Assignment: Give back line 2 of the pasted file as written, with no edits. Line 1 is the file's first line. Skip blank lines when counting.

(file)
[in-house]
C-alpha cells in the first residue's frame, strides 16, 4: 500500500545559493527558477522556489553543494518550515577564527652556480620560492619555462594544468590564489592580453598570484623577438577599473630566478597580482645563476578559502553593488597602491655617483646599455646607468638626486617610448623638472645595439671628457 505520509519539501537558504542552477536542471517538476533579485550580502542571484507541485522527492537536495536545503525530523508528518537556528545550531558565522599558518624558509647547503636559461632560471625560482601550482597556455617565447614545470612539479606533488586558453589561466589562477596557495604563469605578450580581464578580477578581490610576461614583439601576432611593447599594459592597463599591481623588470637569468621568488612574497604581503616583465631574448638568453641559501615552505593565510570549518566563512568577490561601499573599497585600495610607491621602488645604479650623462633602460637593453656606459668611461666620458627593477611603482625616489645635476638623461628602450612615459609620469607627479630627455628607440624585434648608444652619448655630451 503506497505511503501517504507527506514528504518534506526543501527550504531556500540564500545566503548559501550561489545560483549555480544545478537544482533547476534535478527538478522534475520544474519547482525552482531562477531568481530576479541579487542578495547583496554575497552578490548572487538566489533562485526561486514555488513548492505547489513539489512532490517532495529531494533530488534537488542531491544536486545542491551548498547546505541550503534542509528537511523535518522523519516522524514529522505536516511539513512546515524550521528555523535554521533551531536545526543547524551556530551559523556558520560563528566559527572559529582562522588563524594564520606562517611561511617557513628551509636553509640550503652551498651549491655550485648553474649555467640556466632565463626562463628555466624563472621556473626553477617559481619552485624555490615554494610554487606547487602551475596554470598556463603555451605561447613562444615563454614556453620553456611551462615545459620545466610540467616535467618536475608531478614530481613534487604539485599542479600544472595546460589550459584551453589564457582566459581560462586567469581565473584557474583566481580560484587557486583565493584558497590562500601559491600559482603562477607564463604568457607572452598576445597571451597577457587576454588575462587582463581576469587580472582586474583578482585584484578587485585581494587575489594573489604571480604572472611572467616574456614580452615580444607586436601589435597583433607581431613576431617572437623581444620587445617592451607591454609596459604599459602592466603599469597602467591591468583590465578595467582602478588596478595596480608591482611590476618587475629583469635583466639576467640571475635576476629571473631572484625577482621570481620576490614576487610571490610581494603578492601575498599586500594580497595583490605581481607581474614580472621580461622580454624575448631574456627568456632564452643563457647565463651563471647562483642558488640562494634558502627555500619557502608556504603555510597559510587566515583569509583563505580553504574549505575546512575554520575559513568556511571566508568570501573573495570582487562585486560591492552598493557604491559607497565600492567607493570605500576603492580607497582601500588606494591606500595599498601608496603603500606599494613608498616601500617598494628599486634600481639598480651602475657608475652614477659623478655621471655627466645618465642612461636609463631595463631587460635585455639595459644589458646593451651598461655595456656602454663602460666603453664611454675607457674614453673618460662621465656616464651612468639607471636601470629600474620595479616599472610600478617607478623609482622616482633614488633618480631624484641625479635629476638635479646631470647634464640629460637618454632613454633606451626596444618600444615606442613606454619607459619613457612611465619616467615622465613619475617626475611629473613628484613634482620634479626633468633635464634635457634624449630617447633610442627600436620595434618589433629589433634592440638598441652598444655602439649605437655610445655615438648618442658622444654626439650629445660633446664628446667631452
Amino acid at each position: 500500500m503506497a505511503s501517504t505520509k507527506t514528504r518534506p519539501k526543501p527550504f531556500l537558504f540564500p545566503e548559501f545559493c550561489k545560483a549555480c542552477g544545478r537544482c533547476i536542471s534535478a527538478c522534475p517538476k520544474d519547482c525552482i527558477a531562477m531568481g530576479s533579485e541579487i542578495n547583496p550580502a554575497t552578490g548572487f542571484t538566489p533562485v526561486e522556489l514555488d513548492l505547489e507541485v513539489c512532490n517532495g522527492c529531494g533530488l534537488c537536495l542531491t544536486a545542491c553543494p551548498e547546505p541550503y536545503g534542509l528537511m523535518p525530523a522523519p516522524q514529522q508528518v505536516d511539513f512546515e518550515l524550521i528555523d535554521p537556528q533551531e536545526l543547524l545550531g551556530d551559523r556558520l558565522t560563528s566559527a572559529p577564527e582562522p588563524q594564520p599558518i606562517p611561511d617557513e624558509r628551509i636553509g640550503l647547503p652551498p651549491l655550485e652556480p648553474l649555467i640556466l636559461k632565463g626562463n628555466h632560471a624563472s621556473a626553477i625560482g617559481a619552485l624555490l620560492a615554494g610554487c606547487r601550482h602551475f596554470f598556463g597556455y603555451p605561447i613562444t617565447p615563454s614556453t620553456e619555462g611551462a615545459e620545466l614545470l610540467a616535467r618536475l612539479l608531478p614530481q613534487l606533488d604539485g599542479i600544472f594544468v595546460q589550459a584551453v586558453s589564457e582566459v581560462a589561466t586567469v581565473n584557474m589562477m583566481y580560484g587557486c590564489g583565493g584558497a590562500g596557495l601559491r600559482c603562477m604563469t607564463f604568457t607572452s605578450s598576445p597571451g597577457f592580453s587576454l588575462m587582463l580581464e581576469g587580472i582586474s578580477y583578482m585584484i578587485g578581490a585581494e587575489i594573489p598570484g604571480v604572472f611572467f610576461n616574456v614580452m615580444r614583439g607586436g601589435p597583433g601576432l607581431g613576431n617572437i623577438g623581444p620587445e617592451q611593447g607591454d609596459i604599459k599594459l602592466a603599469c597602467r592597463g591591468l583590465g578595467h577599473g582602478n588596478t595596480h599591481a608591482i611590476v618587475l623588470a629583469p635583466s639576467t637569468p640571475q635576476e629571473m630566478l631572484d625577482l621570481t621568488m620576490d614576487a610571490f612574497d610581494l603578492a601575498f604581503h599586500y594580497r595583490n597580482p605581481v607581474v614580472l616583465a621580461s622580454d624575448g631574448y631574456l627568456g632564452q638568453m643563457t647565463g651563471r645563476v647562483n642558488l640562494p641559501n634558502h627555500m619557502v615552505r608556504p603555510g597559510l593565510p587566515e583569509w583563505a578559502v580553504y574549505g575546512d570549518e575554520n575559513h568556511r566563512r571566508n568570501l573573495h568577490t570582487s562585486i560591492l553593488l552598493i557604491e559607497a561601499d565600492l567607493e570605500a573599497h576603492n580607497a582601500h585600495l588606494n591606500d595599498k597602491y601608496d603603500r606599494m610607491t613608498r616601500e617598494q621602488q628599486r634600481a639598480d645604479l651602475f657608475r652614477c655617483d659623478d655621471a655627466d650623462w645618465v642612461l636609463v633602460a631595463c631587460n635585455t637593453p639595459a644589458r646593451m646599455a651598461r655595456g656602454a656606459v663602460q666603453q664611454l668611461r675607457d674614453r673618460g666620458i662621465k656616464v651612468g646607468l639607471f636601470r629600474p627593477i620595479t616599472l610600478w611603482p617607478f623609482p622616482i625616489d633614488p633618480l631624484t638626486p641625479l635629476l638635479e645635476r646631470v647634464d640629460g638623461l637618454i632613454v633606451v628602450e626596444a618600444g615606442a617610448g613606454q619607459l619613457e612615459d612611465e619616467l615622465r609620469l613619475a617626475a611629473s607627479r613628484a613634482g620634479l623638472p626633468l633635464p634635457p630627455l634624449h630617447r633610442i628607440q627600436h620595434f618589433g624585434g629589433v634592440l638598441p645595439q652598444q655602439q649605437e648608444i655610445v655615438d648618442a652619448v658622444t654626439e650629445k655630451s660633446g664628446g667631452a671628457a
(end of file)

C-alpha cells in the first residue's frame, strides 16, 4: 500500500545559493527558477522556489553543494518550515577564527652556480620560492619555462594544468590564489592580453598570484623577438577599473630566478597580482645563476578559502553593488597602491655617483646599455646607468638626486617610448623638472645595439671628457 505520509519539501537558504542552477536542471517538476533579485550580502542571484507541485522527492537536495536545503525530523508528518537556528545550531558565522599558518624558509647547503636559461632560471625560482601550482597556455617565447614545470612539479606533488586558453589561466589562477596557495604563469605578450580581464578580477578581490610576461614583439601576432611593447599594459592597463599591481623588470637569468621568488612574497604581503616583465631574448638568453641559501615552505593565510570549518566563512568577490561601499573599497585600495610607491621602488645604479650623462633602460637593453656606459668611461666620458627593477611603482625616489645635476638623461628602450612615459609620469607627479630627455628607440624585434648608444652619448655630451 503506497505511503501517504507527506514528504518534506526543501527550504531556500540564500545566503548559501550561489545560483549555480544545478537544482533547476534535478527538478522534475520544474519547482525552482531562477531568481530576479541579487542578495547583496554575497552578490548572487538566489533562485526561486514555488513548492505547489513539489512532490517532495529531494533530488534537488542531491544536486545542491551548498547546505541550503534542509528537511523535518522523519516522524514529522505536516511539513512546515524550521528555523535554521533551531536545526543547524551556530551559523556558520560563528566559527572559529582562522588563524594564520606562517611561511617557513628551509636553509640550503652551498651549491655550485648553474649555467640556466632565463626562463628555466624563472621556473626553477617559481619552485624555490615554494610554487606547487602551475596554470598556463603555451605561447613562444615563454614556453620553456611551462615545459620545466610540467616535467618536475608531478614530481613534487604539485599542479600544472595546460589550459584551453589564457582566459581560462586567469581565473584557474583566481580560484587557486583565493584558497590562500601559491600559482603562477607564463604568457607572452598576445597571451597577457587576454588575462587582463581576469587580472582586474583578482585584484578587485585581494587575489594573489604571480604572472611572467616574456614580452615580444607586436601589435597583433607581431613576431617572437623581444620587445617592451607591454609596459604599459602592466603599469597602467591591468583590465578595467582602478588596478595596480608591482611590476618587475629583469635583466639576467640571475635576476629571473631572484625577482621570481620576490614576487610571490610581494603578492601575498599586500594580497595583490605581481607581474614580472621580461622580454624575448631574456627568456632564452643563457647565463651563471647562483642558488640562494634558502627555500619557502608556504603555510597559510587566515583569509583563505580553504574549505575546512575554520575559513568556511571566508568570501573573495570582487562585486560591492552598493557604491559607497565600492567607493570605500576603492580607497582601500588606494591606500595599498601608496603603500606599494613608498616601500617598494628599486634600481639598480651602475657608475652614477659623478655621471655627466645618465642612461636609463631595463631587460635585455639595459644589458646593451651598461655595456656602454663602460666603453664611454675607457674614453673618460662621465656616464651612468639607471636601470629600474620595479616599472610600478617607478623609482622616482633614488633618480631624484641625479635629476638635479646631470647634464640629460637618454632613454633606451626596444618600444615606442613606454619607459619613457612611465619616467615622465613619475617626475611629473613628484613634482620634479626633468633635464634635457634624449630617447633610442627600436620595434618589433629589433634592440638598441652598444655602439649605437655610445655615438648618442658622444654626439650629445660633446664628446667631452